Printer friendly versionALASKA VOLCANO OBSERVATORY WEEKLY UPDATEFriday, May 6, 2016 12:52 PM AKDT (Friday, May 6, 2016 20:52 UTC)CLEVELAND VOLCANO
52°49'20" N 169°56'42" W, Summit Elevation 5676 ft (1730 m)
Current Volcano Alert Level: WATCH
Current Aviation Color Code: ORANGE
No significant signals have been recorded in seismic or infrasound (pressure sensor) data from Cleveland since the eruption of the volcano at 18:44 pm AKDT Thursday, May 5 (2:44 UTC May 6). Satellite views immediately after the explosion were cloudy and no ash emissions were observed above the cloud deck. Weather conditions had been partly clear to cloudy earlier in the week and no activity was detected in satellite data. The explosion likely modified a new, small lava dome emplaced in the summit crater since the time of the last explosion at Cleveland on April 16. Several small local earthquakes were recorded by seismic stations at the volcano on Monday and Tuesday.
AVO continues to monitor seismic, infrasound, and satellite data streams from Cleveland volcano.
Cleveland volcano forms the western portion of Chuginadak Island, a remote and uninhabited island in the east central Aleutians. The volcano is located about 75 km (45 mi) west of the community of Nikolski, and 1500 km (940 mi) southwest of Anchorage. The most recent significant period of eruption began in February, 2001 and produced 3 explosive events that generated ash clouds as high as 39,000 ft above sea level. The 2001 eruption also produced a lava flow and hot avalanche that reached the sea. Since then, Cleveland has been intermittently active producing small lava flows, often followed by explosions that generate small ash clouds generally below 20,000 ft above sea level. These explosions also launch debris onto the slopes of the cone producing hot pyroclastic avalanches and lahars that sometimes reach the coastline. OTHER ALASKA VOLCANOES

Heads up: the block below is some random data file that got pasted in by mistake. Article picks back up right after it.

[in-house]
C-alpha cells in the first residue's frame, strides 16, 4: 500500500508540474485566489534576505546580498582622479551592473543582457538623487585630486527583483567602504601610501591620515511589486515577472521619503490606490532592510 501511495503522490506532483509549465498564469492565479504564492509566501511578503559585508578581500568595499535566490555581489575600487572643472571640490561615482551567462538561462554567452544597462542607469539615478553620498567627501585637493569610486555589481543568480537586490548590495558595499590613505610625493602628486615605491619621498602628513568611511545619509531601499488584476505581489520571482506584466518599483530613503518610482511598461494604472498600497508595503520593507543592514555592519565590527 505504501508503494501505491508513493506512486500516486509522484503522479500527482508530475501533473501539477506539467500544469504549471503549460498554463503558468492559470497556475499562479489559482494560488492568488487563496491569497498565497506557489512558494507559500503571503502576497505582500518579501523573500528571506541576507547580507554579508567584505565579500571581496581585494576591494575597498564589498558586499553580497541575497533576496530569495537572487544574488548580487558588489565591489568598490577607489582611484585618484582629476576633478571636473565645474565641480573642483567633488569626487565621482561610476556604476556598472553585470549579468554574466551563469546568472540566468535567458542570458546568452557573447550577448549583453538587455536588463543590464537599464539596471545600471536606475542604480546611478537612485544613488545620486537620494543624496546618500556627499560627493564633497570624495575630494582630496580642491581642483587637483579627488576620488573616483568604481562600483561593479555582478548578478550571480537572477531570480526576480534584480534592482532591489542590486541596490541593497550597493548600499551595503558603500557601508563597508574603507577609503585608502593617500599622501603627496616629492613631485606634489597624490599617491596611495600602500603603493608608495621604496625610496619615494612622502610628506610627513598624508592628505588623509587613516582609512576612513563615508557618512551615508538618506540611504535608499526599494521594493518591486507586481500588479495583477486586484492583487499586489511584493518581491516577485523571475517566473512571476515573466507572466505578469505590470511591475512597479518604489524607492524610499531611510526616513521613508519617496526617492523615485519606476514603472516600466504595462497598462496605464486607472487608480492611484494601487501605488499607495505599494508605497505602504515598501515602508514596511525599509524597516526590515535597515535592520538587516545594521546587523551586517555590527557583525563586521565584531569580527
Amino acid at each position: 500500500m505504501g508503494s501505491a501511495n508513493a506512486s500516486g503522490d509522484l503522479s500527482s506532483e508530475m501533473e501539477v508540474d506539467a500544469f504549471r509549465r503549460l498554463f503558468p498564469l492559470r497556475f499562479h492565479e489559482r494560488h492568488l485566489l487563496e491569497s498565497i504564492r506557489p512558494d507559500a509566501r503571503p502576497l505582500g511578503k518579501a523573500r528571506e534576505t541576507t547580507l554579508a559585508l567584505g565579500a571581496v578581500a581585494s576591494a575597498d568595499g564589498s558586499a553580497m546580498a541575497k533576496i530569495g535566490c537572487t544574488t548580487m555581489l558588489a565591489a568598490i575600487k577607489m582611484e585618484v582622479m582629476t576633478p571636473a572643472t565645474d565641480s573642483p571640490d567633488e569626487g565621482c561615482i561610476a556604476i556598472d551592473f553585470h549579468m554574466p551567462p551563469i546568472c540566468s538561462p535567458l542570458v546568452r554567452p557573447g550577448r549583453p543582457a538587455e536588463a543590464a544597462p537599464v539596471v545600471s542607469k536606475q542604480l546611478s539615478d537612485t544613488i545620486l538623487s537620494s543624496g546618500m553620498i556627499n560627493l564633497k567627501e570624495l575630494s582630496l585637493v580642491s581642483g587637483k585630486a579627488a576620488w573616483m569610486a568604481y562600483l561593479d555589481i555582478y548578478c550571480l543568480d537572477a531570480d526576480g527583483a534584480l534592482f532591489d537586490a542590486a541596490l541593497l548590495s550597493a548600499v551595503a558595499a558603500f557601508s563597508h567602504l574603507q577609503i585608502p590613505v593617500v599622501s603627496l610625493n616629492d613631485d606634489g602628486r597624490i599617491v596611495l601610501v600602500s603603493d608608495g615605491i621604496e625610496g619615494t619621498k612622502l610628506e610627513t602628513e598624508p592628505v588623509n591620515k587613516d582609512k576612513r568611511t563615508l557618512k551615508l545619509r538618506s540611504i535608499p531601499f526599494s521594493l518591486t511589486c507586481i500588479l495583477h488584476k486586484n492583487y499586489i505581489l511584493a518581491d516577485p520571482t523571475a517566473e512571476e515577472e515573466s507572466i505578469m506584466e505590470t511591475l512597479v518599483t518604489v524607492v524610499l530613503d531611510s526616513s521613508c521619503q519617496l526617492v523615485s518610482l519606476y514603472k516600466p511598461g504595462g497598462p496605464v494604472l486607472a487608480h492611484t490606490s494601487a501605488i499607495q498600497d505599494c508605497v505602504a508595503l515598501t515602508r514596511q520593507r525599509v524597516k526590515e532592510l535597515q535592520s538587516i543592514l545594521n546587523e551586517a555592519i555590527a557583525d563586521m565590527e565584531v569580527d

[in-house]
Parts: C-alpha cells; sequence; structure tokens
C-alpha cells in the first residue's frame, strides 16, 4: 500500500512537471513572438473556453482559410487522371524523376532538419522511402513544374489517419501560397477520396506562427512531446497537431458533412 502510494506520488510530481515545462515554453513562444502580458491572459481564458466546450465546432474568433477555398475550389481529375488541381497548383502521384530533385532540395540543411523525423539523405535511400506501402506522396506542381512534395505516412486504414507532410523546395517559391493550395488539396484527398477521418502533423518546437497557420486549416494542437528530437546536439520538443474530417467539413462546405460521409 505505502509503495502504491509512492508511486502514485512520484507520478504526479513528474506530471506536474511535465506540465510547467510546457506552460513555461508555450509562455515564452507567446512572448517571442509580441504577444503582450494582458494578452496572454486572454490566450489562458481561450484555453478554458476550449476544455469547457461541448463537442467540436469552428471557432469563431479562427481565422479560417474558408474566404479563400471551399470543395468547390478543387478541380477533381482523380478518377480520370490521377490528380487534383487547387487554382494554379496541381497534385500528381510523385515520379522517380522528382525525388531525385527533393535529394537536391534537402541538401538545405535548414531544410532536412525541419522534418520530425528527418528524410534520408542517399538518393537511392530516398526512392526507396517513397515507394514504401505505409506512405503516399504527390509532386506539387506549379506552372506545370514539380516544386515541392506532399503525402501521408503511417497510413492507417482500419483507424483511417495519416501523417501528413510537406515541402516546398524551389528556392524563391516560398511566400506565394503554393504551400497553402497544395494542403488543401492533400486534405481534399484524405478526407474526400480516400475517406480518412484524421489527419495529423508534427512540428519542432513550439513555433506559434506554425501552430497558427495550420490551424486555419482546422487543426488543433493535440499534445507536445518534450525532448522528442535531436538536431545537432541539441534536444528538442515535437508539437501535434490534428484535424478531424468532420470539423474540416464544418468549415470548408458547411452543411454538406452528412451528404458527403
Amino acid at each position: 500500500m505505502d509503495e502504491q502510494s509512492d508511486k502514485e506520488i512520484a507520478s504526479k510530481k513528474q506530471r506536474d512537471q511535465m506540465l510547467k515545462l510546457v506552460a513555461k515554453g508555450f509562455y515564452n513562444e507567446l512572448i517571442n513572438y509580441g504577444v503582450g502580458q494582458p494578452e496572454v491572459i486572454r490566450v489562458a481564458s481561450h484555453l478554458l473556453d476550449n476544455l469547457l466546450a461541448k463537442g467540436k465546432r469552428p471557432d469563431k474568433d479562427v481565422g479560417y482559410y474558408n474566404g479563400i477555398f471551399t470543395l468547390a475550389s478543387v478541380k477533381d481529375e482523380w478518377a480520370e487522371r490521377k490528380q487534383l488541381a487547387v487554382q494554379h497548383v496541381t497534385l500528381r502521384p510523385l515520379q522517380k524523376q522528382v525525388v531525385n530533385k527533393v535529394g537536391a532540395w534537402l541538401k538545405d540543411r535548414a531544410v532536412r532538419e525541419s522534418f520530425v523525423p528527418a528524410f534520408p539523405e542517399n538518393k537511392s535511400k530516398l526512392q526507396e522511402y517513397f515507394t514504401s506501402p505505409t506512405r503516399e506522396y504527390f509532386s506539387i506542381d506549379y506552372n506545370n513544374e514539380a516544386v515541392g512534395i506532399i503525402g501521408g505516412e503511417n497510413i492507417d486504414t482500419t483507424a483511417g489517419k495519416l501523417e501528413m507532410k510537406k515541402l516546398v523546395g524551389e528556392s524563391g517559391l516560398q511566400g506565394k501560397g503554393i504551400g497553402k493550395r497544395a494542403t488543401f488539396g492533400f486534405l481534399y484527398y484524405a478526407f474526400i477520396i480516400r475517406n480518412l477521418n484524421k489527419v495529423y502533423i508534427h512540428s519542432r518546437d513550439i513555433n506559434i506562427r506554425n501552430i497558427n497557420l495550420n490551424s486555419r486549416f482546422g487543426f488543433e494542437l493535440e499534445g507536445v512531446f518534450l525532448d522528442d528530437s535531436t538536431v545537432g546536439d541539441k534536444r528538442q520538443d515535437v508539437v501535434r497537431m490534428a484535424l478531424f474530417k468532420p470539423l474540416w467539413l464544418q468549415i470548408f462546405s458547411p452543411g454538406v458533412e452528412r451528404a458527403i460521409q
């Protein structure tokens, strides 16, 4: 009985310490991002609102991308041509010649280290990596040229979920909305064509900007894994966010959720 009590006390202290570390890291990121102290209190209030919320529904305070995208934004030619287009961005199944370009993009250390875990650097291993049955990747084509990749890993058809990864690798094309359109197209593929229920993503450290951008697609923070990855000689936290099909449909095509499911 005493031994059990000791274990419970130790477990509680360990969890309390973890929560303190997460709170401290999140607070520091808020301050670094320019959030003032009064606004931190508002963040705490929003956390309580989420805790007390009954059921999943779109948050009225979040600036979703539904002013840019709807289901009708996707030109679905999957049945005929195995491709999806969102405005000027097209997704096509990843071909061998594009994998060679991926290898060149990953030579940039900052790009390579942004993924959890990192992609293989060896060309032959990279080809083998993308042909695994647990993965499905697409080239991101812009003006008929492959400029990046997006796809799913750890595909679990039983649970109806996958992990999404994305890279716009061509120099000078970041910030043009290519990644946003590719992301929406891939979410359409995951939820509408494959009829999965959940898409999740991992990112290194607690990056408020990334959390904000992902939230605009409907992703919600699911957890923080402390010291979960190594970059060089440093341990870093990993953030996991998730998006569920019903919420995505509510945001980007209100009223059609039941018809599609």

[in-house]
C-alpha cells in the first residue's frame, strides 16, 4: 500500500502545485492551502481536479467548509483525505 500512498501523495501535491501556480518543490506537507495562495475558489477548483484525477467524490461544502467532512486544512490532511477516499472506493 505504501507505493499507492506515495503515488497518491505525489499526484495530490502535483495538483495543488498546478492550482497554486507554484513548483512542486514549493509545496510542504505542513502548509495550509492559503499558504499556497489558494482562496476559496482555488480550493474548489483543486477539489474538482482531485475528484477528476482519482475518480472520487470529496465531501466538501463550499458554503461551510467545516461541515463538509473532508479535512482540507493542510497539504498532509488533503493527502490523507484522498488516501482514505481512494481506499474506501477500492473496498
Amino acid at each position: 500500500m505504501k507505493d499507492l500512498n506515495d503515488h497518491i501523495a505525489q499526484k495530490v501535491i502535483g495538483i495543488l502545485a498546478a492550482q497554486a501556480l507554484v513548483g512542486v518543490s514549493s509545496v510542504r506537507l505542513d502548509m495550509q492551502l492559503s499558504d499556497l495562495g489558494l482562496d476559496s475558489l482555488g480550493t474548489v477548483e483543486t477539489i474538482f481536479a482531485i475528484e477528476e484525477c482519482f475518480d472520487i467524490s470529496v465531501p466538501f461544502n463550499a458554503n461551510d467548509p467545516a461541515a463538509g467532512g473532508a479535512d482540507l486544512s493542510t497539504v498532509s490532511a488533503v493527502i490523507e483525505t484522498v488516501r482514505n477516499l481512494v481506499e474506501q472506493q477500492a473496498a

Other Alaska volcanoes show no signs of significant unrest: http://www.avo.alaska.edu/activity/
AVO scientists conduct daily checks of earthquake activity at all seismically-monitored volcanoes, examine web camera and satellite images for evidence of airborne ash and elevated surface temperatures, and consult other monitoring data as needed.
For definitions of Aviation Color Codes and Volcano Alert Levels, see: http://www.avo.alaska.edu/color_codes.php
FOR MORE INFORMATION ON ALASKA VOLCANOES: http://www.avo.alaska.edu
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Michelle Coombs, Scientist-in-Charge, USGS
email@example.com (907) 786-7497
David Fee, Acting Coordinating Scientist, UAFGI
firstname.lastname@example.org (907) 322-4085
The Alaska Volcano Observatory is a cooperative program of the U.S. Geological Survey, the University of Alaska Fairbanks Geophysical Institute, and the Alaska Division of Geological and Geophysical Surveys.